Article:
The History of Grants: A Multi-Series - Part I - The Money That Built America

Jun 3, 2024 1:28:21 PM / by Cameron Blevins

The History of Grants- A Multi-Series - Part I - The Money That Built America

Since formation, the United States has utilized grants to distribute resources amongst its various states and peoples. From farmers to industrialists, the federal government has pursued a policy of no-strings-attached funding for a variety of projects that serve the national interest. Because of this, grants have taken and will continue to take, many different and unique forms over the years to effectively influence the progression of national goals through for-profit and nonprofit entities. Follow along in this multi-part series, The History of Grants, as we explore some of the most effective and impactful programs that have helped build America, as well as contemporary examples of what we’re doing today to make change happen.

Post achieving independence, the priorities of the early United States were oriented toward strengthening agriculture in the South and West. The federal government granted hundreds of thousands of acres to individuals for the purpose of establishing farms across rural parts of the country to help grow the domestic economy.1 Over the years, Washington came to use tax revenues to support the growth of new railroad and manufacturing industries, as well as establish strong educational institutions through the “Land Grant” program that allowed states to grant lands to start public universities across the country. Many of the universities we know today as elite institutions of higher learning were started through the “Land Grant” program.2 Taken together, it is clear that much of American growth in the 19th and early 20th centuries can be attributed to the collaboration of state and private industries that enabled incredible progress in areas vital to a young nation. Later in the 1860s, 1890s, and 1990s, land grant mechanisms were used to create numerous Historically Black Colleges and Universities and Tribal Universities, bringing education to a number of underserved communities.3

From there, prompted by the grave economic conditions in the aftermath of the 1929 stock market crash and the onset of the Great Depression, the New Deal introduced an expanded social safety net in addition to programs designed to stimulate economic growth and activity. The Tennessee Valley Authority is one successful example of this program. Created to foster growth in the rural region of the Tennessee Valley, this organization has grown into a major utility provider in the area. Programs like these defined the Public-Private Partnership of the New Deal era.4

Today, we are seeing grants used as an instrument of funding more than ever before. From microchip manufacturing to energy-efficient tractors, the federal government has allotted a decent portion of the annual budget to invest in critical areas of the nation’s workforce and economy. Americans are seeing massive amounts of funds being distributed to organizations and businesses across the country, serving as part of the foundation for a new economy focused on greener energy practices, renewed manufacturing capabilities, and the meeting of critical social needs such as healthcare and education. For rural Americans, the US Department of Agriculture’s Office of Rural Development has provided billions of dollars in funding to agricultural producers, rural small businesses, and other key cogs of the supply chain to improve energy efficiency, provide guaranteed loans for capital, and upgrade high-cost equipment to increase productivity. 5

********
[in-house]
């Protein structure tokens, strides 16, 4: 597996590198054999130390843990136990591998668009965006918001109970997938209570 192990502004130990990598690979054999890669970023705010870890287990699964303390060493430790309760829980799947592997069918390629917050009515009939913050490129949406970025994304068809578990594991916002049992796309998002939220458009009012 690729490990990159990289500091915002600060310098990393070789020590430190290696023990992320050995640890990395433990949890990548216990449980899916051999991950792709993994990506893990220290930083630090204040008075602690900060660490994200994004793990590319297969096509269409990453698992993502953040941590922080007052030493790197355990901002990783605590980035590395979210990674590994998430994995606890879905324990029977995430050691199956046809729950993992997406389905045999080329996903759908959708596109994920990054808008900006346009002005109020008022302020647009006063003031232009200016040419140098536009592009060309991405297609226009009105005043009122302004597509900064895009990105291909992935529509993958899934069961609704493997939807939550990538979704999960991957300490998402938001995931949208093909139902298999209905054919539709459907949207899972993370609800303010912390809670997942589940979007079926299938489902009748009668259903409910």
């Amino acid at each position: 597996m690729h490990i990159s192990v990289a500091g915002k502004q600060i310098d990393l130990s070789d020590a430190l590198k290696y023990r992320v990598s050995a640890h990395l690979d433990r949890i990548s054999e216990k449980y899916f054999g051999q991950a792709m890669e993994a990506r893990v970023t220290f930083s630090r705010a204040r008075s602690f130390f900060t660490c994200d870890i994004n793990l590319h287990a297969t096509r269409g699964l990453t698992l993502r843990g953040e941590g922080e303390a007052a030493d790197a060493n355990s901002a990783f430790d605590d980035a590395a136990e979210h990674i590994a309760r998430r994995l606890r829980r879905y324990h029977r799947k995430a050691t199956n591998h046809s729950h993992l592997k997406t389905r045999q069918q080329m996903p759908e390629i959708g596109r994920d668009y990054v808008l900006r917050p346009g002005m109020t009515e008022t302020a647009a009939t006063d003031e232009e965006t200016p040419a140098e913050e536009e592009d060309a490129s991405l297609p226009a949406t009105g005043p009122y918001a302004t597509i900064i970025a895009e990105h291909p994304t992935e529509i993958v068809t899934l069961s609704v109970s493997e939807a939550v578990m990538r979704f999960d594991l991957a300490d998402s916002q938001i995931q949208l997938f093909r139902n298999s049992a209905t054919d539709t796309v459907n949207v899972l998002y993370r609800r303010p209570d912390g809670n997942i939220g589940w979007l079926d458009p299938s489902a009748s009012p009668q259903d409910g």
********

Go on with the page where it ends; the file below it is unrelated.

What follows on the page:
For others, institutions like the National Science Foundation and the Department of Health and Human Services have each disbursed billions in federal funding to services and initiatives targeting the opioid epidemic These efforts are rooted in a long history of funding health research and development and are designed to funnel support to those public or private entities that further national public health agendas.6 Over the last year, the HHS has given out over 143,000 awards in 2023 for a total funding of $1.78 trillion to researchers, practitioners, and healthcare institutions.7

Through this multi-series, The History Of Grants, we are going to highlight the myriad of different funding opportunities, programs, and the history behind them to help reach those of you just entering into this process. Seeking funding can be a long road and one that we understand to be difficult for people to navigate on their own. This series will not only inform and spread awareness about possibilities available for your organization, but also educate you on the connection between grant funding and various industries. Keep an eye out for Part II: The Pursuit of Public Education in the coming weeks.

To learn more, feel free to contact us at  (866) 216-5343 or

If you are ready to go after grants, but need assistance in the process, USFCR’s Grant Writing Team can assist your organization’s unique program needs. 

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1.  Maxwell, J. A. (1952). Brief History of Grants. NBER Chapters, in: Federal Grants and the Business Cycle. pp. 1-2.
2. Maxwell, J. A. (1952). Brief History of Grants. NBER Chapters, in: Federal Grants and the Business Cycle. p. 1. 
3.  McClay, B. C. (2019, February 15). The story of historically black colleges in the US. BBC.
4. McDonald, M. J., & Muldowny, J. (2002). TVA and the Dispossessed. Univ. of Tennessee Press.
5. Rural Development. (2022). Rural Economic Development Loan and Grant Programs. U.S. Department of Agriculture.
6. National Center for Science and Engineering Statistics. (n.d.). Survey of Federal Funds for Research & Development, FY 2020. National Science Foundation.
7.    HHS TAGGS. (n.d.). Government Grants - Federal Funds Awarded: Did You Know?


Tags: News, Hot Grants, Grants

Cameron Blevins

Written by Cameron Blevins